Northern Ireland grinds to halt over public pay dispute

Thousands of public sector workers from 15 unions are on strike over pay in Northern Ireland.

Thousands of public sector workers from 15 unions are on strike over pay in Northern Ireland. Photo: EPA

A strike by the majority of public sector workers in Northern Ireland has shut schools, halted transport services and left icy roads ungritted, with people warned to only travel or seek medical help in an emergency.

The 24-hour strike, which trade unions said was the largest in a generation, was called after workers failed to receive pay increases despite multi-decade high inflation, following the collapse of the region’s power-sharing government in early 2022.

The walkout by some 170,000 nurses, teachers, train drivers and other workers will add pressure on the Democratic Unionist Party (DUP) to end its two-year protest over Britain’s attempts to settle post-Brexit trade rules for the region.

Public pay has risen in the rest of the United Kingdom and the British government pledged last month to provide the funds for pay rises if power-sharing resumes.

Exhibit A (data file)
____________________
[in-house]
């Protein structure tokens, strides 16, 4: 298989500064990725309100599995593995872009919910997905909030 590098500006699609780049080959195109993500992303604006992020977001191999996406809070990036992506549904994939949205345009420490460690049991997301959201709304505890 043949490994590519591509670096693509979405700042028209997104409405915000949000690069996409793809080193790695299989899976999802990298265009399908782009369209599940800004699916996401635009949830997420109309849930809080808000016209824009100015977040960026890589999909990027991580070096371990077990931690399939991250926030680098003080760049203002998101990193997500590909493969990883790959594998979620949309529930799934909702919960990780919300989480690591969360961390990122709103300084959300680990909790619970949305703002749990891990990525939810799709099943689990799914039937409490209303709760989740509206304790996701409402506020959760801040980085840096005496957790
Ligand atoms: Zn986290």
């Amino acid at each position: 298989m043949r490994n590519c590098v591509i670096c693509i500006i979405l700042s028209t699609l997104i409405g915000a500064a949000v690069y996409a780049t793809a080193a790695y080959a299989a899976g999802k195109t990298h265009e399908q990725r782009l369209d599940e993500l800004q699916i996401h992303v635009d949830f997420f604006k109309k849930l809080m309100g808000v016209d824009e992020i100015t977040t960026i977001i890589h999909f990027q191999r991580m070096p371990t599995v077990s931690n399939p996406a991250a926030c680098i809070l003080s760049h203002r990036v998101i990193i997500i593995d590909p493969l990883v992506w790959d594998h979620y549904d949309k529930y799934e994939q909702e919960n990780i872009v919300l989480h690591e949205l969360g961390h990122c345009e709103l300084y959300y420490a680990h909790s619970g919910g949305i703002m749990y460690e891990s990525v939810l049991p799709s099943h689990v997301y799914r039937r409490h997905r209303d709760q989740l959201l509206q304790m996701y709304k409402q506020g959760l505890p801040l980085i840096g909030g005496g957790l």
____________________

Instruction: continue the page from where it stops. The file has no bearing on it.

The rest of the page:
Local politicians and unions say London should push through the hikes regardless.

The strike began amid a yellow weather warning for ice, prompting warnings that road journeys should be limited to essential travel only due to the conditions and limited gritting.

Road service staff are among those set to strike for a week.

The health service asked the public to “take all sensible steps” to reduce their chances of requiring care and assume any appointments due on Thursday were cancelled.

Northern Ireland’s Chief Nursing Officer said the disruption to services “could be on a scale not previously witnessed”.

The DUP says it will only return to government once it wins further concessions on the trade rules London agreed with the EU upon leaving the bloc.

Many unionists feel any barrier to trade undermines their place in the UK.

Irish nationalists and pro-British unionist politicians are obliged to share power under the terms of the 1998 Good Friday peace accord that ended three decades of sectarian violence in Northern Ireland.

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